A historic drop in the taxable value of land in DuPage County is expected to continue for the next few years.
Yet the property assessment free fall won’t stop homeowners from paying more taxes to schools and other local governments each year.
“Assessments coming down do not lower taxes,” Winfield Township Assessor Mark Malay said. “The only way taxes ever come down is if spending goes down.”
It’s a point that’s going to be very clear to residents about May 1 when they start receiving their property tax bills.
For the first time in at least four decades, the overall value of land in DuPage decreased last year — by 5.9 percent. At the same time, the average tax rate for the county’s 372 taxing bodies — the other half of the tax equation — jumped 11.6 percent.
As a result, property owners countywide are going to pay an average of 5.7 percent more on their tax bills, which are due in equal installments in June and September.
“The reality is going to hit people in the face,” Milton Township Assessor Bob Earl said. “Your tax bill does not go up because your assessment goes up. Your tax bill goes up because spending goes up.”
That spending is done by the local taxing bodies, which ask for specific amounts of tax dollars each year. Since 1991, a state-imposed cap has limited the amount many taxing bodies can increase their levies to the rate of inflation or 5 percent, whichever is lower.
But even with the cap, tax rates still can increase if the overall taxable value of property drops. That’s why lower assessments aren’t necessarily good news to taxpayers.
Paul Hinds, DuPage’s chief deputy clerk, compared it to a group buying a pie. If fewer people pitch in to buy the pie, their cost per slice is more.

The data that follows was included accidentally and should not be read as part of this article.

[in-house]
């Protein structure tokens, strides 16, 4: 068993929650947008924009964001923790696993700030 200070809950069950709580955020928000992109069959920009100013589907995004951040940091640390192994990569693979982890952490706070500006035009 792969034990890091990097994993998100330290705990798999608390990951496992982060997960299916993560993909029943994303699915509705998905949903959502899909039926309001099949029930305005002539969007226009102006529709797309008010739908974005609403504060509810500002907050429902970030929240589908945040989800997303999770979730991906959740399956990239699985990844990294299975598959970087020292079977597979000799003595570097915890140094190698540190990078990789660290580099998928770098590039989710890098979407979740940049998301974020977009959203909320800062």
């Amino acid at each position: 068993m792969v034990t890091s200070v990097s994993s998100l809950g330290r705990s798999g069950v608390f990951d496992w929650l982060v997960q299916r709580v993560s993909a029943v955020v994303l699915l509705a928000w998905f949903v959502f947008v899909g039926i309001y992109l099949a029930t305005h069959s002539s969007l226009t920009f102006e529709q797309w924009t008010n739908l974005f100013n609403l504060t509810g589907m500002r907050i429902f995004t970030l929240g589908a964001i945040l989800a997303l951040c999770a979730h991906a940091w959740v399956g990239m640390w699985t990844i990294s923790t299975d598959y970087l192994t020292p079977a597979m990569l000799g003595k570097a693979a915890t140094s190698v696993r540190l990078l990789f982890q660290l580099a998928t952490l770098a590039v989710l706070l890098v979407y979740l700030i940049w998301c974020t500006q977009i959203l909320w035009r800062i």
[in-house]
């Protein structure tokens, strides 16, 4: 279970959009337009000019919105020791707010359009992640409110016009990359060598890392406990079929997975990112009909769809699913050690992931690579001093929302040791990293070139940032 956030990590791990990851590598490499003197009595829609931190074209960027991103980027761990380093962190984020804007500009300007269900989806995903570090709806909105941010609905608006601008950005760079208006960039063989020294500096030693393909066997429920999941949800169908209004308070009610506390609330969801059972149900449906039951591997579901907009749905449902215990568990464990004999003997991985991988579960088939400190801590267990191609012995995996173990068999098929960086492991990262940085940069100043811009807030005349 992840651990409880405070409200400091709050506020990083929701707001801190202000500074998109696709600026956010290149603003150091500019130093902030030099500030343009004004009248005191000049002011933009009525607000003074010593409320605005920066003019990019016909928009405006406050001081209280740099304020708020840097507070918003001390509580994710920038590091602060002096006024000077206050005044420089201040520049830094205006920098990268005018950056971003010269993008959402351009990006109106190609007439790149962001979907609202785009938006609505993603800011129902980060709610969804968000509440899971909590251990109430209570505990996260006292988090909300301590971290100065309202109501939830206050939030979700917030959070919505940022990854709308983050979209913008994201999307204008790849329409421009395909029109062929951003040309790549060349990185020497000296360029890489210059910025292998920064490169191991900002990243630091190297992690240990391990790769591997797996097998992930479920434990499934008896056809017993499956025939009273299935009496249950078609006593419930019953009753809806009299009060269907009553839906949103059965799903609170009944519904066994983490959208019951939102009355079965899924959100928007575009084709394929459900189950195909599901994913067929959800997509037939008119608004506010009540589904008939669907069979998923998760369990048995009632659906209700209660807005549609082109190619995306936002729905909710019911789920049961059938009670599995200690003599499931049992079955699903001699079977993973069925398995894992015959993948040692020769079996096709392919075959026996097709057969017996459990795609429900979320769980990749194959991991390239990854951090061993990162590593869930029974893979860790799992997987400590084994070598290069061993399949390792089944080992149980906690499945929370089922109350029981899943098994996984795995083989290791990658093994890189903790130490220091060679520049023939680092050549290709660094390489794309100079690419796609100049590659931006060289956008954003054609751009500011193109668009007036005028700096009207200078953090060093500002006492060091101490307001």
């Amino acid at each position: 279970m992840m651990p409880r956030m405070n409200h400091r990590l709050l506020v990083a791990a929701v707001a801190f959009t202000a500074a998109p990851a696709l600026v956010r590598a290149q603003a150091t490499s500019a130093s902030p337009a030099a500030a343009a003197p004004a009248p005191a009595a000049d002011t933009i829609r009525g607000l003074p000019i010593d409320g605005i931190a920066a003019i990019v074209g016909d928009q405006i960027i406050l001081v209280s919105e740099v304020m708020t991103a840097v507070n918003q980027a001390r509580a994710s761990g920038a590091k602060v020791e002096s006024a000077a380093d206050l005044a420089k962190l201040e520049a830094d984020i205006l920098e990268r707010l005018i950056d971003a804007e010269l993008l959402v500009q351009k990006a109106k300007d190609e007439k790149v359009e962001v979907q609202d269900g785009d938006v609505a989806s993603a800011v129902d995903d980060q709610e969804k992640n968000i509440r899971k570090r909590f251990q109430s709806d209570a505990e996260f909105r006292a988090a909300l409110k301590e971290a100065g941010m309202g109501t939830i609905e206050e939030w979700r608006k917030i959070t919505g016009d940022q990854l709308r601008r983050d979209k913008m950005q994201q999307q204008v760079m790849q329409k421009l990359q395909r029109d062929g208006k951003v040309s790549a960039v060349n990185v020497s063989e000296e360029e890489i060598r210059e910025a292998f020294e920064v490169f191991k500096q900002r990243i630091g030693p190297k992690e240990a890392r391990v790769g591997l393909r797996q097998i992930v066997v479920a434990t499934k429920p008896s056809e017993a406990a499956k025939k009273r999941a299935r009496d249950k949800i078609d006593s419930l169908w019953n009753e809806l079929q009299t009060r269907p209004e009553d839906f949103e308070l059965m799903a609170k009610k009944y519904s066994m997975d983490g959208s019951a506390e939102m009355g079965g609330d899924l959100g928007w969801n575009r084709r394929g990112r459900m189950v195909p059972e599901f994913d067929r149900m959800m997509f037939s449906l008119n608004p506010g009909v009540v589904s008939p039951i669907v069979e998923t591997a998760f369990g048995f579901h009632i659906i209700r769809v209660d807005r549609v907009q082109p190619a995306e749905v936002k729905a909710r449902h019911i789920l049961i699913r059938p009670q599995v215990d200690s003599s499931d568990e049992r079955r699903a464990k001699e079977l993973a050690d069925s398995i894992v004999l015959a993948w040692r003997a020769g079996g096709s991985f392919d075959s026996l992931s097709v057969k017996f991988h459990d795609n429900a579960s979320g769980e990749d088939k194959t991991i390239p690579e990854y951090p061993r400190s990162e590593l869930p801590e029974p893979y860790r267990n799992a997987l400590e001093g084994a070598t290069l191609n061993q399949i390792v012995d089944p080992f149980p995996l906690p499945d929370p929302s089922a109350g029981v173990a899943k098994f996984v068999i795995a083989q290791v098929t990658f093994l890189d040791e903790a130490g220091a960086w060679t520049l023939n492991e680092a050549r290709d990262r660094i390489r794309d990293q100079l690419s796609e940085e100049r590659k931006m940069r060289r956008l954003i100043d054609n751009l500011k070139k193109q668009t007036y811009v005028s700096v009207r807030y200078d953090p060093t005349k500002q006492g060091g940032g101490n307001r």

“If everybody’s (property) values goes down, all of our rates are going to go up,” Hinds said, “and we’re all going to pay more.”
In the meantime, assessors throughout DuPage say preliminary estimates show that property values will decrease between roughly 5.8 percent and 7.5 percent for this year in the county’s nine townships.
Assessments are based on property sales data from the previous three calendar years — in this case, from 2008, 2009 and 2010 when the market was in poor shape.
In York Township, the drop could be as much as 7.5 percent. “It will be declining for at least another year or two,” Assessor Deanna Wilkins said.
Even with the decline, assessors are expecting more residential property owners to file challenges when assessments are released in the fall.
Earl said he doesn’t believe some Milton residents are going to be satisfied by the 5.8 percent drop that the township is anticipating.
“If you feel your property value went down 15 percent and you get an assessment reduction of 5.8 percent, what are you going to think?” Earl said. “You think, ‘I am going to go fight this.’”
While successfully challenging an assessment is one way homeowners could lower their tax bills, officials say it only forces others to pay more.
“The school district doesn’t get less money when you get a reduction,” Earl said. “All your neighbors get a little increase in their allocation of the tax.”
Hinds said the only thing that lowers property taxes for everyone is for local governments to seek less money. And a taxing body hardly ever lowers its levy amount — or leaves it unchanged — from year to year, he said.
The lone recent example Hinds could recall was when the county decreased its levy in the late 1990s and early 2000s. Of course, taxpayers might not remember that because the county accounts for 2.8 percent of the tax bill. School districts take up most of the tax bill, 72.6 percent. Municipalities comprise 10.2 percent.
In the meantime, Earl said he can understand why some will be frustrated to see property taxes climb while the value of their homes fall.
“Milton Township property taxpayers this year will contribute $300 million to local governments,” he said. “That is an astounding number, and people are overtaxed. They know the taxes are high.”
Hinds said there is one silver lining for taxpayers.
The Consumer Price Index, which was 2.7 percent last year, is expected to fall to 1.5 percent this year. That rate of inflation will limit how much more tax money governments can receive.
“It will hold the taxes down a little bit,” Hinds said. “The districts won’t be able to get as much of an increase as they did this year.”Copyright © 2013 Paddock Publications, Inc. All rights reserved.